We have discovered that we can drive
another way out, but this road/track has not been maintained. The scenery is
still stunning, but John doesn’t really see it as he is watching for holes,
ruts and mud. After 2 hours and only 55km we are glad to see tarseal and the
ramshackle town of Thaba-Tseka. We turn and head into the mountains and up over
the Mokhoabong Pass at 2860m. Then a quick detour out to the Mohale Dam. Then
we head over The God Help Me Pass at 2281m. It is pretty steep going down, so
maybe God’s help is frequently requested to get up the incredibly steep hill.
As we head down the mountains we turn
south and arrive at Roma, home of a huge University. We stop for diesel and
there are 3 guards at the petrol
station, each carrying a huge gun. Is that reassuring or not! We head through
yet another stunning gorge and continue to the tiny town of Semonkong where we
pick our way slowly down a track to the Lodge where we can camp. It is a pretty
spot beside the river and we decide to try out their restaurant.
We are here to visit the Maletsunyane
Falls and I refuse to hike there as there is a road (well a track really), so
we head there in the morning. There is a booth to pay entry fees which we
reluctantly pay, although John convinces them he wont look, and only pays for
one! Around the corner we spy the falls and a humongous, shiny brand-new
information/visitor/restaurant/museum centre. Most of it is still closed, but
the viewing deck is great. There is only so long you can stare at a waterfall,
so after coffee we head off. Back to our tarseal and on through a magic gorge
and to the main road. We are following the Orange River that flows all the way
from Lesotho to the ocean marking the border between Sth Africa and Namibia.
More mountain scenery before we descend Devils Staircase and pull over at the
scruffy Moroosi Chalets for the night.
The next morning, we drive through
Quthing with a brief stop to see the Dinosaur Footprint, but it so overpriced
to go into a scruffy building to see one print we give it a miss. But we do
stop at the Masitise Cave House to see the home built under a rocky ledge. The
guide fills our heads with so much information I’m sure it has all literally
gone in one ear and out the other!
We have been told there is a good road
between Mohales Hoek and Malealea, but that is incorrect. It is nothing but a
dirt track, but the villages are interesting and the drive up a rocky gorge
incredible. We finally make it to The Gates of Paradise where we can look down
on a huge fertile valley and see the village of Malealea and the Lodge. The
road down is more like the track to hell, but the Lodge is lovely. It was an
old trading post, but now a successful resort. We settle in on a lovely grassy
patch and chat to other travellers. In the evening a local group sing and play
their instruments. A drum made of a kerosene drum, and guitar bodies made from
old tins. Awesome.
After a meander around the village and
more chatting we head off, back to the tarseal again and down from the
mountains to the big smoke. Maseru is a big sprawling dishevelled city with a surprising
amount of traffic (considering how little we have seen so far). We do our usual
drive slowly through the main streets watching the frenetic chaos. And we do
spy someone selling Basotho Hats- we have been wanting to get one to add to out
hat collection at home. I might even have to wear it home as it will be hard to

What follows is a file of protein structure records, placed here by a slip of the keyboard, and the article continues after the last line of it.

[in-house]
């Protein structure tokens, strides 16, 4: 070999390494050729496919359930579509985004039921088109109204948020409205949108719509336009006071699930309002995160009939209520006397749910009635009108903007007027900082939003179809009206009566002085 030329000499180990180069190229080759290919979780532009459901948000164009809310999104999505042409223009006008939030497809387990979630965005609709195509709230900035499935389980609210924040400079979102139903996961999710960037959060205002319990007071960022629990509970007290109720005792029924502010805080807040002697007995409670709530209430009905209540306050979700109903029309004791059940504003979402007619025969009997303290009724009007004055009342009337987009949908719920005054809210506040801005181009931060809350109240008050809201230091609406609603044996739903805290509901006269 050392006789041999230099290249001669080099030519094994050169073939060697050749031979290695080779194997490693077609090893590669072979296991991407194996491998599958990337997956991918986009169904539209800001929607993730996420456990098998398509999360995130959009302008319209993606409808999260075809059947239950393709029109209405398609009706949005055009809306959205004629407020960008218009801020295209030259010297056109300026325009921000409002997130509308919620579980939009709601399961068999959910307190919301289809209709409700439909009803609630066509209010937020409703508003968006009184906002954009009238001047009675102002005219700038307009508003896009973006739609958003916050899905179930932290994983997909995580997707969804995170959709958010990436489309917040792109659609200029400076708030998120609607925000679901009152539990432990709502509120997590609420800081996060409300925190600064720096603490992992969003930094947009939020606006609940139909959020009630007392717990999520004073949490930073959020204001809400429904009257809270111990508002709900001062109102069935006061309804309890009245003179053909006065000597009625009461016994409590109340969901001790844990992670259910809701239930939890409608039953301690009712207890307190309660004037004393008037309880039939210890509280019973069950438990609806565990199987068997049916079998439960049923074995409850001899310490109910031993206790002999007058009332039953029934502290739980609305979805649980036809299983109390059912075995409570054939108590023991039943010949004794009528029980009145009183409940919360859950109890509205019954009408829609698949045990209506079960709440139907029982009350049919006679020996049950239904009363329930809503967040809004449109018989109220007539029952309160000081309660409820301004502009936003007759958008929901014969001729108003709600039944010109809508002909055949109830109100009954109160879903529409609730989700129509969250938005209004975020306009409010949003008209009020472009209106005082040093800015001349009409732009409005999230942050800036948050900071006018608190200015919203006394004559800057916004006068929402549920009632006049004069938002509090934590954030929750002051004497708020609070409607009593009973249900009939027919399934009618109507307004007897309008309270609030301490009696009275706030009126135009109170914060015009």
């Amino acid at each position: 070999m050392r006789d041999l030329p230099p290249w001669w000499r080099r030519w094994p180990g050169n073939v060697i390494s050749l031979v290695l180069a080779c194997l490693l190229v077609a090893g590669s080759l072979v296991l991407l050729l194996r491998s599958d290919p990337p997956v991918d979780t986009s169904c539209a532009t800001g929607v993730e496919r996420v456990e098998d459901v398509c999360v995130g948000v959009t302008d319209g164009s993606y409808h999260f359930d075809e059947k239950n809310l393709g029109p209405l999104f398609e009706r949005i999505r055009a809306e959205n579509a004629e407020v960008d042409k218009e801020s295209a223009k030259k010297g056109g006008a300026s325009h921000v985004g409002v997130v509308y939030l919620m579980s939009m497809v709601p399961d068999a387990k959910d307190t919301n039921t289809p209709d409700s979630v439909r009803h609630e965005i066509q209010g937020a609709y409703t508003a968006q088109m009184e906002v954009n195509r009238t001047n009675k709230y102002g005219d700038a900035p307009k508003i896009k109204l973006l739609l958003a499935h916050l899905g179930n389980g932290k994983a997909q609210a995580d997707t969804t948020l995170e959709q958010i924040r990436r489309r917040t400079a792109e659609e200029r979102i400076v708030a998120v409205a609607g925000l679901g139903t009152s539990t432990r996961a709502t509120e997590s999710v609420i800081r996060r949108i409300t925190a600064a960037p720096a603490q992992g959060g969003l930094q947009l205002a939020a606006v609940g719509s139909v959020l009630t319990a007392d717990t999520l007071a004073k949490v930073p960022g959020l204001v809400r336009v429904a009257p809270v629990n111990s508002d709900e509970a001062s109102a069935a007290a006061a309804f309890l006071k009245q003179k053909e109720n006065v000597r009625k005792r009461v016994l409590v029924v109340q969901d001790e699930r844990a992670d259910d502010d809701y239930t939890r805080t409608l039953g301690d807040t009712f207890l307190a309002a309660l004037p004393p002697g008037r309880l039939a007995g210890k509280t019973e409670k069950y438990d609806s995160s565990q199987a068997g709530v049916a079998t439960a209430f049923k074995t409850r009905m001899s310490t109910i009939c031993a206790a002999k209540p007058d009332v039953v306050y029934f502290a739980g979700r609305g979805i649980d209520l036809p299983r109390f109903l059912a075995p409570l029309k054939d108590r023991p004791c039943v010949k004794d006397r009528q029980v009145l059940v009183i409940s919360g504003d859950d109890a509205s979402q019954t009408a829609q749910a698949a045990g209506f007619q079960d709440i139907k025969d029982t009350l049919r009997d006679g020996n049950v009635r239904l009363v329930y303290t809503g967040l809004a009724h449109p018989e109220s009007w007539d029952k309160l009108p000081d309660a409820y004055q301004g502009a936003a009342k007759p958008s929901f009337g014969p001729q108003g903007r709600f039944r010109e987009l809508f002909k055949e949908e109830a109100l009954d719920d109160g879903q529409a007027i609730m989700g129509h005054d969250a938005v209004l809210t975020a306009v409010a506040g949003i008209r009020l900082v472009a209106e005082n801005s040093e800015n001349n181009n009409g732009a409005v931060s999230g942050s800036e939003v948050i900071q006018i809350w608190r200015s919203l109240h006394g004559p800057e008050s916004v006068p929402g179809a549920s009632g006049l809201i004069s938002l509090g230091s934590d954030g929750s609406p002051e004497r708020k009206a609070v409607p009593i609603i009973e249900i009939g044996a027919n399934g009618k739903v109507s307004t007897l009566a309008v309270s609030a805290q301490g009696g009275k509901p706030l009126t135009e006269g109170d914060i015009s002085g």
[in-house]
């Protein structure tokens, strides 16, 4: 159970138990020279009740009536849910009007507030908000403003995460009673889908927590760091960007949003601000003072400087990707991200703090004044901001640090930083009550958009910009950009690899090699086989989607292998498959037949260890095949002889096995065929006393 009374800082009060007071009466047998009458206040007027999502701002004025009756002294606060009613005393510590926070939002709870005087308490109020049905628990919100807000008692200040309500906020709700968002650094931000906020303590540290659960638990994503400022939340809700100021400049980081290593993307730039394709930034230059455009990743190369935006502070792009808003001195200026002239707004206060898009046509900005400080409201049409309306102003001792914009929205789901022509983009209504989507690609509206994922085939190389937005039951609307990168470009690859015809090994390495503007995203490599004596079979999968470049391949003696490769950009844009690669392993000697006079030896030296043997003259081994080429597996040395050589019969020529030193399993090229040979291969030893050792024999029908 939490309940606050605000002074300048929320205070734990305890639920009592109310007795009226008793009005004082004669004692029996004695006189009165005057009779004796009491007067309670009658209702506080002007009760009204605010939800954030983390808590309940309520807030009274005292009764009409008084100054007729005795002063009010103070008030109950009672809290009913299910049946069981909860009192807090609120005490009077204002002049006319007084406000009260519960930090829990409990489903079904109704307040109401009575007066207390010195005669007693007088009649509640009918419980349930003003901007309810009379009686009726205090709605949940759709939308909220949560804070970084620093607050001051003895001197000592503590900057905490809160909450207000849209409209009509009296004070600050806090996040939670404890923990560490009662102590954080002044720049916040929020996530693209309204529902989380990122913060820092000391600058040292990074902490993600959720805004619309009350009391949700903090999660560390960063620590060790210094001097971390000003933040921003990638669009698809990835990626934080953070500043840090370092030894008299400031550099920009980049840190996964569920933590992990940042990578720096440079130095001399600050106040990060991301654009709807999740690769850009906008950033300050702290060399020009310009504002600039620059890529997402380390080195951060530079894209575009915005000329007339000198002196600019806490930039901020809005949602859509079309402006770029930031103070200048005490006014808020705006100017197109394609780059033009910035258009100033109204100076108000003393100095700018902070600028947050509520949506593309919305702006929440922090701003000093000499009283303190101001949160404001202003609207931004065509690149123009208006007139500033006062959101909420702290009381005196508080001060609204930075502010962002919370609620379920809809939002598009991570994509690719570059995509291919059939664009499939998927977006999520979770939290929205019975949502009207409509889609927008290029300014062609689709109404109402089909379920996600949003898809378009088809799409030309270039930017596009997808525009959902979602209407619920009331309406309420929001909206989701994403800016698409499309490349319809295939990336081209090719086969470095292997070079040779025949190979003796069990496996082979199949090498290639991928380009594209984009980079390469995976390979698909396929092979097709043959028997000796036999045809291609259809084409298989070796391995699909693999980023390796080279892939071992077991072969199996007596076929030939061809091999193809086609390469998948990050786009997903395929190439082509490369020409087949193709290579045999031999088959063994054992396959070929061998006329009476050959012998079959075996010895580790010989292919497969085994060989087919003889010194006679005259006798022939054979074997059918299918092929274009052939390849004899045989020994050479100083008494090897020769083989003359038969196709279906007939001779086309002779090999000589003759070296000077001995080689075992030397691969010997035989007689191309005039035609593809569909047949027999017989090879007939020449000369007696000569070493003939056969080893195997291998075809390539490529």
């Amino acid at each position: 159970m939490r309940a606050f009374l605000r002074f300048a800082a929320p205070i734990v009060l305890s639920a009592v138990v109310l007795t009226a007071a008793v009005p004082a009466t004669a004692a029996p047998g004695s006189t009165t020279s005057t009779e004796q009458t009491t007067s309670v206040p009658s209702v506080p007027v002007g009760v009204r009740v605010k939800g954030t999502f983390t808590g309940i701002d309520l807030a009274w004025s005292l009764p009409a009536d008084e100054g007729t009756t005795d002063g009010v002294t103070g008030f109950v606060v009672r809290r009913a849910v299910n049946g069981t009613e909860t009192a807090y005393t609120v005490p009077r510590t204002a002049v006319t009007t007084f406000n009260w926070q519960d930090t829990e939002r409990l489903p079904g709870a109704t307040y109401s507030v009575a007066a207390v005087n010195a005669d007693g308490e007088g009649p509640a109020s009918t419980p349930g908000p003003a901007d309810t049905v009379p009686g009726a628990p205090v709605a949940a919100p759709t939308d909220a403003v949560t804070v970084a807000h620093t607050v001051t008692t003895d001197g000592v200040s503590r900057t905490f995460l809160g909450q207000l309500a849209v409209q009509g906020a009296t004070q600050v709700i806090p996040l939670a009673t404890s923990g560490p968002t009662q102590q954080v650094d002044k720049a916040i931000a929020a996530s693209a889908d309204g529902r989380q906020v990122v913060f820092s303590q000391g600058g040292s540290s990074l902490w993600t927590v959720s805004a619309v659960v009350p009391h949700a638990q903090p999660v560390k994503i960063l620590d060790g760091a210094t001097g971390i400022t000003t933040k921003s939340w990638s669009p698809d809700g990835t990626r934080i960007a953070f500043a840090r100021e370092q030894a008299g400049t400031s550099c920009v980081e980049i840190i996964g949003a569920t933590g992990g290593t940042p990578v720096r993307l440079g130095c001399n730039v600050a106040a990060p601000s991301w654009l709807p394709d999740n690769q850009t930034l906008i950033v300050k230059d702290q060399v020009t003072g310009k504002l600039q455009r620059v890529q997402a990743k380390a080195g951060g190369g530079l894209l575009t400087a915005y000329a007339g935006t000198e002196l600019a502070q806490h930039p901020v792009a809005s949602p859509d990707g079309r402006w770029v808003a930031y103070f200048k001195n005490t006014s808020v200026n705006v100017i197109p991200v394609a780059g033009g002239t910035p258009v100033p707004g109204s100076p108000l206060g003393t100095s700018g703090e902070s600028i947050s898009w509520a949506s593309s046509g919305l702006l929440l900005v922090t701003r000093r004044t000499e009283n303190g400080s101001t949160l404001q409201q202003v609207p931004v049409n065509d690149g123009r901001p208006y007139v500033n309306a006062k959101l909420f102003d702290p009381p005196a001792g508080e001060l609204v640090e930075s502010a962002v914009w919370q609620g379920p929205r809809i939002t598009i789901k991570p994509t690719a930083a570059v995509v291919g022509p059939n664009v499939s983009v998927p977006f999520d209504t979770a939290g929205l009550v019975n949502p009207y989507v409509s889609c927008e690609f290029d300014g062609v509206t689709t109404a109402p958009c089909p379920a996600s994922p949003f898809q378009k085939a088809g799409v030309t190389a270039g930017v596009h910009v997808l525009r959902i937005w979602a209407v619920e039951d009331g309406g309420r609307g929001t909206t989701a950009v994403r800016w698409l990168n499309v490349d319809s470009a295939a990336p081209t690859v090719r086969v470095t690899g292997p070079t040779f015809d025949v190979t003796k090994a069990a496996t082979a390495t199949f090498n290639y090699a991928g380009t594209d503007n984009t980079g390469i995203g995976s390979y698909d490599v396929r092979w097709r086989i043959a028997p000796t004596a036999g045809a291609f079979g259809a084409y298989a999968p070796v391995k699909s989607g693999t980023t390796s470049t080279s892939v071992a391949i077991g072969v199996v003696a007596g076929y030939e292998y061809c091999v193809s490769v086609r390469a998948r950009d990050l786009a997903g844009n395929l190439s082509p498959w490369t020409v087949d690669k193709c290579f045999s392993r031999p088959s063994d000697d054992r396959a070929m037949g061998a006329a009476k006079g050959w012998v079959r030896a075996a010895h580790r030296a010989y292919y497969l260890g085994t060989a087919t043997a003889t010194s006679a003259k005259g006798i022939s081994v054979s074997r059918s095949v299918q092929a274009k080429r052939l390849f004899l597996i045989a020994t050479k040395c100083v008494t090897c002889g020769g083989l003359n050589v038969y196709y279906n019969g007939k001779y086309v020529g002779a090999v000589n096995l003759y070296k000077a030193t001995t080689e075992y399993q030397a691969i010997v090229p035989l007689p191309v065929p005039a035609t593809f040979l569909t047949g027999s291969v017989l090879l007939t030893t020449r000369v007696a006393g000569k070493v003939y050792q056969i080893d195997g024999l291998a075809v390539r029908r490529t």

pack. That will be interesting! We find our way to the Backpackers where we can
camp on the grass beside a small lake. A pretty spot and surprisingly quiet in
a city. John chats to 2 guys who work
here. One was originally a school teacher. Interestingly they have 70 kids in a
class (how can anyone teach that many!!), primary school is free, but high
school paid. So, lots of poorer families can only get their kids educated to
the lower level.
Before we leave town, we fill up with
diesel. There are long queues and it is interesting to see people put in $5, $6
or even $18, while we put in $400! The $400 is equivalent to 6 weeks wages for
the guy pumping the fuel. This is followed by lots of relatively flat driving,
with a detour out to the Kome House Caves. We are rather stunned to be asked to
pay parking on top of the rather large entry fee. Oh well. A guide shows us the
rather unexciting cave houses.
Later we turn off the main road and
follow a river bed all the way in to Ts’ehlanyane National Park where we talk
the guard into letting us camp in the picnic area. Down the road is an
expensive lodge. The surrounding mountains are lush and green, but our
immediate area is surrounded by bottles, despite lots of rubbish bins. Such a
pity! In the morning we drive up to the
gorgeous (and exceptionally clean) Lodge and head out along a few of their
trails. The scenery is stunning. Much later we drive back out of the valley and
continue along the main ring road that circumnavigates the country. After
passing a few scruffy towns, including the one we entered the country at, we
drive up yet another incredible pass. This one is the Moteng Pass at 2820m
followed by the Mahlasela Pass at 3322m. There are villages clinging to
hillsides, followed by stark mountains as we pass Africa’s only ski resort and
then a cluster of huge diamond mines. The weather gets cooler and greyer as we
head towards Sani Top. Then there are streaks of lightening, and by the time we
reach the top of the Sani Pass right at the border it is so wet and cloudy we
decide to stay overnight at the Highest Pub in Africa. The views are awesome,
the people we meet friendly and the meal pretty good, but also a tad pricey.
Tomorrow we will cross out of Lesotho
and drive the infamous Sani Pass. Tackled by only the brave of heart!